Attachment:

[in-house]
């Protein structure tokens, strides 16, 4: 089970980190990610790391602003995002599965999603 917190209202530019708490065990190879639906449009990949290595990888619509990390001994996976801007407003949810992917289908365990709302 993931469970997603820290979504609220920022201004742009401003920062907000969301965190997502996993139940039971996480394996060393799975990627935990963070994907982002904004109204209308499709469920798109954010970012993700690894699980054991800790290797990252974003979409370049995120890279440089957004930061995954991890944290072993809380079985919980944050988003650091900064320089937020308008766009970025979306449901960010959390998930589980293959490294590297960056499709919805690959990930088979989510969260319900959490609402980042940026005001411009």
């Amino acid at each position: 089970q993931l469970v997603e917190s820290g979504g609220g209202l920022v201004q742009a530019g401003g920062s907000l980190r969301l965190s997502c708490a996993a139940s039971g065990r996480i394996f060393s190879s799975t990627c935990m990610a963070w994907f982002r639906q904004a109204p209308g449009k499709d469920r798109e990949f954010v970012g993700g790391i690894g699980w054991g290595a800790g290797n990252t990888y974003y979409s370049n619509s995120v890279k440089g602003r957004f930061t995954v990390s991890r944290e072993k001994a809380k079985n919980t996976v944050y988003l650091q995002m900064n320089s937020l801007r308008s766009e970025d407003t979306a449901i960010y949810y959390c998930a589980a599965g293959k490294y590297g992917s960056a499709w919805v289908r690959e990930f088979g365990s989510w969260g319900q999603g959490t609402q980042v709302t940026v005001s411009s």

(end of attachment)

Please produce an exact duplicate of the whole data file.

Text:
[in-house]
């Protein structure tokens, strides 16, 4: 089970980190990610790391602003995002599965999603 917190209202530019708490065990190879639906449009990949290595990888619509990390001994996976801007407003949810992917289908365990709302 993931469970997603820290979504609220920022201004742009401003920062907000969301965190997502996993139940039971996480394996060393799975990627935990963070994907982002904004109204209308499709469920798109954010970012993700690894699980054991800790290797990252974003979409370049995120890279440089957004930061995954991890944290072993809380079985919980944050988003650091900064320089937020308008766009970025979306449901960010959390998930589980293959490294590297960056499709919805690959990930088979989510969260319900959490609402980042940026005001411009």
């Amino acid at each position: 089970q993931l469970v997603e917190s820290g979504g609220g209202l920022v201004q742009a530019g401003g920062s907000l980190r969301l965190s997502c708490a996993a139940s039971g065990r996480i394996f060393s190879s799975t990627c935990m990610a963070w994907f982002r639906q904004a109204p209308g449009k499709d469920r798109e990949f954010v970012g993700g790391i690894g699980w054991g290595a800790g290797n990252t990888y974003y979409s370049n619509s995120v890279k440089g602003r957004f930061t995954v990390s991890r944290e072993k001994a809380k079985n919980t996976v944050y988003l650091q995002m900064n320089s937020l801007r308008s766009e970025d407003t979306a449901i960010y949810y959390c998930a589980a599965g293959k490294y590297g992917s960056a499709w919805v289908r690959e990930f088979g365990s989510w969260g319900q999603g959490t609402q980042v709302t940026v005001s411009s």